‘Don’t you have any fear, Kay. We’re the guards, we are. We hear that the house has gone all to sixes and sevens since we left it, but that’s going to be remedied now’
Young Kay Harker lives in an old house in the country, filled with portraits of his ancestors. His only companions are his unpleasant guardian Sir Theopompus and his governess Sylvia Daisy Pouncer (who, Kay suspects, has stolen all his toys). Life is lonely and dull, until one night Kay’s great-grandpapa Harker, a sea captain, steps out of his portrait to tell him about a stolen treasure that belongs to Kay’s family. The evil Abner Brown is searching for it too, but Kay is helped by the midnight folk: creatures like Nibbins the cat and Rollicum Bitem Lightfoot the fox, and even his lost toys, who will join him on his dangerous quest.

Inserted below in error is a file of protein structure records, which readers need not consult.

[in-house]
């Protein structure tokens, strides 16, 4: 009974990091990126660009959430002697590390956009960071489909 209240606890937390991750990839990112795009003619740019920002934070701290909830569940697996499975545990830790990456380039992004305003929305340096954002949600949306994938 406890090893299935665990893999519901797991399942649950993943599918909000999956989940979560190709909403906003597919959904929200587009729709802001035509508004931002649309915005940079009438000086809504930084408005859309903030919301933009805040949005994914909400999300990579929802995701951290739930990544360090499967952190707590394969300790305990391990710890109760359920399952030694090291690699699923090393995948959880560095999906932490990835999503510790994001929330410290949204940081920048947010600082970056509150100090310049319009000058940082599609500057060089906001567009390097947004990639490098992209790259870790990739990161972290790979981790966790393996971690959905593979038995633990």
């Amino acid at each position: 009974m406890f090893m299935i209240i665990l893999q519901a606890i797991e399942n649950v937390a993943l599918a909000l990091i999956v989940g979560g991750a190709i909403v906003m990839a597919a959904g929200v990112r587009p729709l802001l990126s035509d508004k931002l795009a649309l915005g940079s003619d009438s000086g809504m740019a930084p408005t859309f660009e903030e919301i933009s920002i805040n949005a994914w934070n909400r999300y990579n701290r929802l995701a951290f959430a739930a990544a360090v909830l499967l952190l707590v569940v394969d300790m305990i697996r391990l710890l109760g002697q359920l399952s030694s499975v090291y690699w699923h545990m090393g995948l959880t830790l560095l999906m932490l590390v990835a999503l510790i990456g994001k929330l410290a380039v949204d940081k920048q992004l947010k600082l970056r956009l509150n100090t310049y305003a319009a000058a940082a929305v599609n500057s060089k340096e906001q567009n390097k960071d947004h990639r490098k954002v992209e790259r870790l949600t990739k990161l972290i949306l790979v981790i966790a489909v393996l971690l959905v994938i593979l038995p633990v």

The Midnight Folk is a feast of imaginative story-telling, a glorious cornucopia of pirates and witches, lost treasure and talking animals. Although it was published in 1927, it evokes an older world: houses are lit by oil lamps, and travel is by horse, carriage – or broomstick. Masefield perfectly captures a child’s perspective, from the terrors of tigers under the bed to the horrors of declining a Latin adjective. Yet there is also plenty of humour that adults will appreciate, from Miss Piney Trigger, who swigs champagne in bed and prides herself on having backed a host of Derby winners, to Kay’s lessons: ‘Divinity was easy, as it was about Noah’s Ark. French was fairly easy, as it was about the cats of the daughter of the gardener.’ This mingling of past and present, reality and fantasy, has made this one of the most rewarding and influential children’s books ever written.